I was apprehensive about this. Wintersmith seemed to me to be a weak book – a novella trying to be a novel by padding out the Feegles. Happily, this one seems to be back on form (and it has a hare). There are few surprises as the plot unfolds, Pratchett relies on ideas he has used before, but he is the kind of author who does not need to worry about this (although too much information in the cover illustration could spoil it for others).
Tiffany Aching is growing up and faces yet another world shattering challenge. And wins. Of course. Which makes it all sound terribly dull. Far from it. Because this is a study of character. The setting is familiar both to Discworld fans and to readers new to his work. It is a small community. It may be quasi-medieval and rural, but the fact is most of us still live like that anyway, even in big cities in so-called democracies.
Nor is it just about an individual growing up, but that community. Because this book tackles terrorism and the ways in which it can be defeated. Unfortunately, this is a fantasy novel and the sensible approach to terror suggested is not played out in the real world where force and suppression make governments every bit as thuggish as the terrorist groups they spawned and now profess to oppose.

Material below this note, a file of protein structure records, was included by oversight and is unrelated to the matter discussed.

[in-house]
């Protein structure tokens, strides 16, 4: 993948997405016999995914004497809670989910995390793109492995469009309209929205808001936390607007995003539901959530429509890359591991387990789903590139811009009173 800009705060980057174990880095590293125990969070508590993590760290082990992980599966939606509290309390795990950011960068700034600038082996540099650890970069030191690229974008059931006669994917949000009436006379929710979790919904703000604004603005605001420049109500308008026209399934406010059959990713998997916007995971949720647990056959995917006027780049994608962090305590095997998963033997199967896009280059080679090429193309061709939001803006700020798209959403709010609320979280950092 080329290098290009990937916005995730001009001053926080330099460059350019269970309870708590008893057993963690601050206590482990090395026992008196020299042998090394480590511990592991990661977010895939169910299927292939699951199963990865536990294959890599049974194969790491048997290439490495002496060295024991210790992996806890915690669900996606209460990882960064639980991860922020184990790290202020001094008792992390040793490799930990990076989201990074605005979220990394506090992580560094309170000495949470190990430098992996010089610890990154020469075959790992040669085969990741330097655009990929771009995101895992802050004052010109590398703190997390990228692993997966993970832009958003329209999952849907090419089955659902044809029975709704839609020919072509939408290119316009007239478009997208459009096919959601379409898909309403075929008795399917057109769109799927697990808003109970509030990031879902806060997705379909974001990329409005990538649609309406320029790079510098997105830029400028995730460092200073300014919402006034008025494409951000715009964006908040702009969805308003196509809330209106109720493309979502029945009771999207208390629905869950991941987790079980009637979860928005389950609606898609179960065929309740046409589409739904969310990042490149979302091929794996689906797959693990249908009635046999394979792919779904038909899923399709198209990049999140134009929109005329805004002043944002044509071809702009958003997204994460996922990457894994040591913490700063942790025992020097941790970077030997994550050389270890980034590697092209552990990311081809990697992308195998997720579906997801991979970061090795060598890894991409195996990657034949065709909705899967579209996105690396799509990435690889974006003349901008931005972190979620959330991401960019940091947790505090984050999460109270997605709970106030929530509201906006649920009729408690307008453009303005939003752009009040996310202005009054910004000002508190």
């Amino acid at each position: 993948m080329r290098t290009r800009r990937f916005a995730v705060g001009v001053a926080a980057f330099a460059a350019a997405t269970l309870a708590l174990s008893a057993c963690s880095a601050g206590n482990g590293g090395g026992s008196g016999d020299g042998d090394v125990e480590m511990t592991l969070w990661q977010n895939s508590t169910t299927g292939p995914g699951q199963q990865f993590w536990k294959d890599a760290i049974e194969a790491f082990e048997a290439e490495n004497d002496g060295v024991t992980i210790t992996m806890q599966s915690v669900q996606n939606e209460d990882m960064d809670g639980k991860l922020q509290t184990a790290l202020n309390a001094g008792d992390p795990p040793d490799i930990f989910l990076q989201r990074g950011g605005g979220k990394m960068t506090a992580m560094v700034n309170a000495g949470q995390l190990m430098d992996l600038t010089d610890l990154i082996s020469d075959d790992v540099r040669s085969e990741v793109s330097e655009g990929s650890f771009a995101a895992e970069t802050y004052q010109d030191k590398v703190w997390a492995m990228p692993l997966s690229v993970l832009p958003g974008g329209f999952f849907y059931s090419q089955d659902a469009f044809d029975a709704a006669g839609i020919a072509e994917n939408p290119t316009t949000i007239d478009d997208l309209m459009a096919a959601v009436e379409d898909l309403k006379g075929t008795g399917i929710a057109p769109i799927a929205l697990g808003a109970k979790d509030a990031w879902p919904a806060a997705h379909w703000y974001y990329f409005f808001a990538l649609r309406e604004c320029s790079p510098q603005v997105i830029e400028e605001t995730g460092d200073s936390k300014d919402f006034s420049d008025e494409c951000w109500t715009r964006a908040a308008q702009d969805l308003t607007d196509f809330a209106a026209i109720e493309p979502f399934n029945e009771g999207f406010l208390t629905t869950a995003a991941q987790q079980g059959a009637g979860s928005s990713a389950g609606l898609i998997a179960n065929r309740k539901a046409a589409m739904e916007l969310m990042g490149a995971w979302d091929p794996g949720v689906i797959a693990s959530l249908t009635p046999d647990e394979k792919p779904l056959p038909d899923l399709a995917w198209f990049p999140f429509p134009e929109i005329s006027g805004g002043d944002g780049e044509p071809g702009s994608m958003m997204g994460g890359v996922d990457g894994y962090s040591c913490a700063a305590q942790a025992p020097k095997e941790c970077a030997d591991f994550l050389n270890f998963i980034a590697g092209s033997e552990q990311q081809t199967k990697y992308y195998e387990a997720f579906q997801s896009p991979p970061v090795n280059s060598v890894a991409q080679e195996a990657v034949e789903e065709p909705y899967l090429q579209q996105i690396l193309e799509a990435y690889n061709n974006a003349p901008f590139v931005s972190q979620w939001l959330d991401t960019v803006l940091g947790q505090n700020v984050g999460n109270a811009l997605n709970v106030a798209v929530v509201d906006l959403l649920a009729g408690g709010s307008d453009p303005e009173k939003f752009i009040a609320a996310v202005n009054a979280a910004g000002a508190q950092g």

Tiffany knows that one answer is education. Open, unfettered, in which pupils are given the tools to think for themselves – sadly ironic at a time when in the UK education has become all about rote learning at a level sufficient to produce what was once called factory fodder. Except we no longer have factories. We no longer make. We no longer rely on ourselves and our immediate communities.
Or at least that’s how I read it. In other regards it is standard Pratchett fare. That is to say, superbly well written, superbly well constructed, humorous and serious in perfect balance, containing very real characters, and offering a wise insight into the world for which we should all be thankful.